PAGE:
Here is how we do it:

  • grab a baseboard and a tile
  • pair children
  • write the values of the X and Y axis along one of the horizontal and vertical lines. (this could be just numbers or a mix of letters and numbers)
  • ask Child 1 to place the tile in a position of their choice
  • Child 2 now asks Child 1 to move it to another position on the board by using the correctly modelled language
  • Child 1 marks a corner of the tile and from that corner, counts left or right and up or down (the instructions from Child 2) 
  • both children now write down the new coordinates of the new position.

Top Tip: Mark the starting point and each point the child counts, so it is clear how many places they have moved. This enables you to check they are moving correctly.

There is a fine line between using manipulatives as a scaffold to support children’s learning and it just becoming an activity, where children lose the ‘why’ to the lesson. In my experience, when introducing new learning, we should invest time with the resources, but we should try to think of different ways to stretch thinking. Fifteen minutes of focused learning is usually enough time to let children grow in confidence and move onto either a pictorial representation or an abstract method.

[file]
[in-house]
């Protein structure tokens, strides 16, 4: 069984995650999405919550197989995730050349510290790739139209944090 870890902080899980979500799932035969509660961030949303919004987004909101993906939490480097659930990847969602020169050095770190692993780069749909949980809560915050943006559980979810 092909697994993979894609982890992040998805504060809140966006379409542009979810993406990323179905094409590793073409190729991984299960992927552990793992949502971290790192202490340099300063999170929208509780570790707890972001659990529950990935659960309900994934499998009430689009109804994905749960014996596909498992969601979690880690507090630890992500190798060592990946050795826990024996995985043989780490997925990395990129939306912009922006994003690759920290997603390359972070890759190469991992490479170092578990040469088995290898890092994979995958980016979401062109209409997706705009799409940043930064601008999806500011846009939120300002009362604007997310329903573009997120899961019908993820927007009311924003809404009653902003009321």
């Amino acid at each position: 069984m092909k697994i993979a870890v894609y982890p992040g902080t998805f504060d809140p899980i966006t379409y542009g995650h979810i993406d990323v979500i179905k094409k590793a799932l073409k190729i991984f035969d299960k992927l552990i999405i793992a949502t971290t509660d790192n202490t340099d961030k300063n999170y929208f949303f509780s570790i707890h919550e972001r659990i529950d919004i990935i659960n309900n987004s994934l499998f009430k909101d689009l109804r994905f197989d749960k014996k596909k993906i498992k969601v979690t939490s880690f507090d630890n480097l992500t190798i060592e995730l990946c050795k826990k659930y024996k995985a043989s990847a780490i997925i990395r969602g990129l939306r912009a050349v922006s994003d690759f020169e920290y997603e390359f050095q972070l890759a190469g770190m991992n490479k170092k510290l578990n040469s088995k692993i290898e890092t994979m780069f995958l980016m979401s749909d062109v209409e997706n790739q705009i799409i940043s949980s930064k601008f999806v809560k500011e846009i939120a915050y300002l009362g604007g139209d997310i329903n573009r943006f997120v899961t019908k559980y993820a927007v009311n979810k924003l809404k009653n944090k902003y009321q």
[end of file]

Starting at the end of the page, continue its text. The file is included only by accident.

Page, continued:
For more insights into how to get the most out of your school’s Numicon resources with your Key Stage 2 (P3-P7) pupils, sign up to our NCETM-accredited digital Professional Development workshop ‘Progression with Numicon for ages 8-11’.

Click here to read Matt Ellis’ previous blog for us on ‘Key Stage 2 Maths: how do I use manipulatives to teach Fractions?’.